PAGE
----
When the Games end, collectors will take home their London 2012 Coca-Cola pins and proudly display them in kitchens, dens, lounges and studies across the globe. Some will get bored of them and stick them in a cupboard for the grandkids, but if they consider giving them away, it's a near 100% dead-cert that none will give them away for nothing.
Some rare pins are trading on eBay at nearly £4,000 each (NB: beware of fakes)! But for those thinking they might flog them off to the highest bidder then "good luck" as most will have little or no commercial value after the flame's blown out.
Coke will, of course, be rather chuffed to think that trading and selling went on post-Games as any deal done around the Coke name provides them yet another brand-strengthening story and creates yet more long-lasting impressions of the Coke name. And this is exactly why event licensing, product merchandising and sponsorship activation is so powerful for sponsors.
Coke – the new owners of Innocent Smoothies brand who will soon be activating their London 2012 sponsorship programme – have made a really bold move in the corporate social responsibility arena. Perhaps this generous community investment will attract even more new pin heads and underpin Coke's growing global corporate commitment to giving something back to its customer base.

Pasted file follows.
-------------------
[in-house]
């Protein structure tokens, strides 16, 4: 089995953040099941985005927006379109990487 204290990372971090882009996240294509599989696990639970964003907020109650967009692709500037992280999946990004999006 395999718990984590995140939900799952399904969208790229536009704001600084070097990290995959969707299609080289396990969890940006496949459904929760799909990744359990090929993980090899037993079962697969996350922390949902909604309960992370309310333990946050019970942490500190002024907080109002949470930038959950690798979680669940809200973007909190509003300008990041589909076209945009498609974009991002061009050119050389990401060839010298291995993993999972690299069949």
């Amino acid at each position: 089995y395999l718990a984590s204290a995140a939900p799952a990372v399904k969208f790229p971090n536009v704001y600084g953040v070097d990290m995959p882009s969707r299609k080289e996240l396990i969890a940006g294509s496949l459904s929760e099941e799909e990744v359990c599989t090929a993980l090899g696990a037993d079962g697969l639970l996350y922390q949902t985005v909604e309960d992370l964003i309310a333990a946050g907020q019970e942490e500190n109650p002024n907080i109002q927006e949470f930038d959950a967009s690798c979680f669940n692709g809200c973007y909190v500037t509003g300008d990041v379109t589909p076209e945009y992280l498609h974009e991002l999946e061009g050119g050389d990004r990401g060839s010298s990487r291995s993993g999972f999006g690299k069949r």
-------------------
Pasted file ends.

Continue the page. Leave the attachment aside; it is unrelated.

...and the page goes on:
Although I'm not CEO of a major global brand, I now get pin trading and the concept of business giving back. I strongly suggest everyone in the business world gets it too. There will always be fans of your brand and they can do no wrong if you don't. Think about clever ways of promoting your brand story and aligning yourselves with your local community... wouldn't it be good to get your fans talking about your business in their local pub?
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Mark Kass is an entrepreneur and a Director of an East London business support agency. He is a vocal ambassador for SMEs representing small businesses in consultations with LOCOG, the ODA (Olympic Delivery Authority), OPLC (Olympic Park Legacy Company) and the East London Boroughs. Now an avid fan of the Games, Mark showed no interest in sport until his East London "manor" pitched and won the rights to host the London 2012 Olympic and Paralympic Games. He's a passionate advocate of the global opportunities the Games brings for SME's of all sizes and wants to see more people become entrepreneurs in East London and beyond. To follow him on Twitter click here.
Honav is the official manufacturer of pins for London 2012